“You misunderstand,” she began, “It is in the commandments not to kill, and you should stray away from that option if necessary. But if your own life is in danger or those around you by that person, a hard choice has to be made. And you made it. That was brave.”
Hekate began sucking on her teeth, not comfortable with the conversation. “What about the thief?”
Moro’s eyes hardened. “I had no choice. I was already too late to stop him from marking you. He wasn’t going to stop. His soul was already gone.”
The word ‘soul’ caused Hekate to shiver for a moment. “His soul was gone?”
“What is in this journal?” Moro asked, suddenly changing the topic.
She was tempted to ask again, forcing Moro to give her a straight answer. But something in her sudden change told her Moro wasn’t going to give up the answer so easily. Accepting it, Hekate stepped forward to open the bag, revealing a small brown journal. The binding was old, with strange symbols carved into the leather cover. When she reached down to touch it, she could feel the heat radiating from it. It matched the heat she felt on her chest.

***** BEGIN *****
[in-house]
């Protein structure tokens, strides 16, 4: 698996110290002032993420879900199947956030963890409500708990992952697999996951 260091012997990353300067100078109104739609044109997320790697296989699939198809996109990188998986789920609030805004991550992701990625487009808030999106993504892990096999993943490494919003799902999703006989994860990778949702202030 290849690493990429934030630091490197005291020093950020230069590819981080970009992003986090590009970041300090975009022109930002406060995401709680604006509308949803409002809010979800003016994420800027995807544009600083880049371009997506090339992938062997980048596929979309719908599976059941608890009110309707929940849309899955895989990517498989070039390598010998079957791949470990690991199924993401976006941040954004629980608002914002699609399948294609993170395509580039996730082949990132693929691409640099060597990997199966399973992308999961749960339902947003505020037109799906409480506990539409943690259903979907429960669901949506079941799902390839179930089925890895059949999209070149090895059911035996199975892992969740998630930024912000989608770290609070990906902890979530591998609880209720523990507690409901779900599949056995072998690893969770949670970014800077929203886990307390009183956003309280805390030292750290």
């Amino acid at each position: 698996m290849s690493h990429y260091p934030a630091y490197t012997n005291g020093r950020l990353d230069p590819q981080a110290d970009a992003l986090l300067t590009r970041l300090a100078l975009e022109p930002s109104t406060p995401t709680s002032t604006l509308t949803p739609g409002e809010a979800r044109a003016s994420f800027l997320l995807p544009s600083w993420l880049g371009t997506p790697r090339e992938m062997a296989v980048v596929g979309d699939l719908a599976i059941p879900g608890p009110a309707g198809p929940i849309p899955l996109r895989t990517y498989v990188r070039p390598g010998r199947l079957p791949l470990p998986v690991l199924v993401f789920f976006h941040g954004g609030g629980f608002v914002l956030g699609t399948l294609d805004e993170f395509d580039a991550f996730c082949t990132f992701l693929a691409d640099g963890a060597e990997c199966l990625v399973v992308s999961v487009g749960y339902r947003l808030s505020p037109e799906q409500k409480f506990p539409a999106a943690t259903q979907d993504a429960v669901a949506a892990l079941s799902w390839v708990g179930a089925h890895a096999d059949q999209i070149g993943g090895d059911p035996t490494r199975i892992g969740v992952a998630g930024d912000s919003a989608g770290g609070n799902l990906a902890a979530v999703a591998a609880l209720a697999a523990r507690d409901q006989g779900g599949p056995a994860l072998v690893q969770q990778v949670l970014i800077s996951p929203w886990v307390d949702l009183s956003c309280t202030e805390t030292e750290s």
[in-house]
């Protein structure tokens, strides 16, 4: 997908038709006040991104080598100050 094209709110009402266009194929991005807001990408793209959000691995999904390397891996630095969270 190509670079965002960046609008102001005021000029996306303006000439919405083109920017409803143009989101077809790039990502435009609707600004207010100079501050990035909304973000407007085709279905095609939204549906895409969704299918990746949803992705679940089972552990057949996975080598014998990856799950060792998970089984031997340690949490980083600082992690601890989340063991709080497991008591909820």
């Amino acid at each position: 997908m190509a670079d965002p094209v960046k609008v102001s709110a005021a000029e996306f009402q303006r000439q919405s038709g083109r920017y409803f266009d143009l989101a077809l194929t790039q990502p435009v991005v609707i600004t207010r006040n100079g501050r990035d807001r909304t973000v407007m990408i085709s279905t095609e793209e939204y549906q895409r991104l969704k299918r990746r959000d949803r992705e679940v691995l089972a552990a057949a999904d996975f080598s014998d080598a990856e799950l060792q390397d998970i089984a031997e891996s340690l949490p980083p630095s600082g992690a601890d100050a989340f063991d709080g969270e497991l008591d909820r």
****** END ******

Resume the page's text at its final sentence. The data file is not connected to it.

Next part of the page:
“Be careful,” Moro warned.
As her hand touched the cover, the burning on her chest intensified. It was bearable, but only barely. Lifting the leather cover, the pages within were old and stained brown. Inside, there was nothing. The pages were blank.
She flipped through the pages, attempting to find something she missed. The longer she held the journal, the hotter her chest became. When the pain was almost too much, strange letters began to appear on the pages, revealing some unfamiliar language. It was only a few pages in when she noticed the words covering the pages were not in ink. The smell of the ink was beginning to make her queasy. “Moro.”
Stepping closer, Moro used her snout to push Hekate’s hands away, leaving the book open on the bed. “Don’t touch it. It’s written in blood. This is an unholy artifact.”
When Hekate’s hands released the journal, the nauseating feeling vanished and the burning subsided to a dull ache. “What does it say?”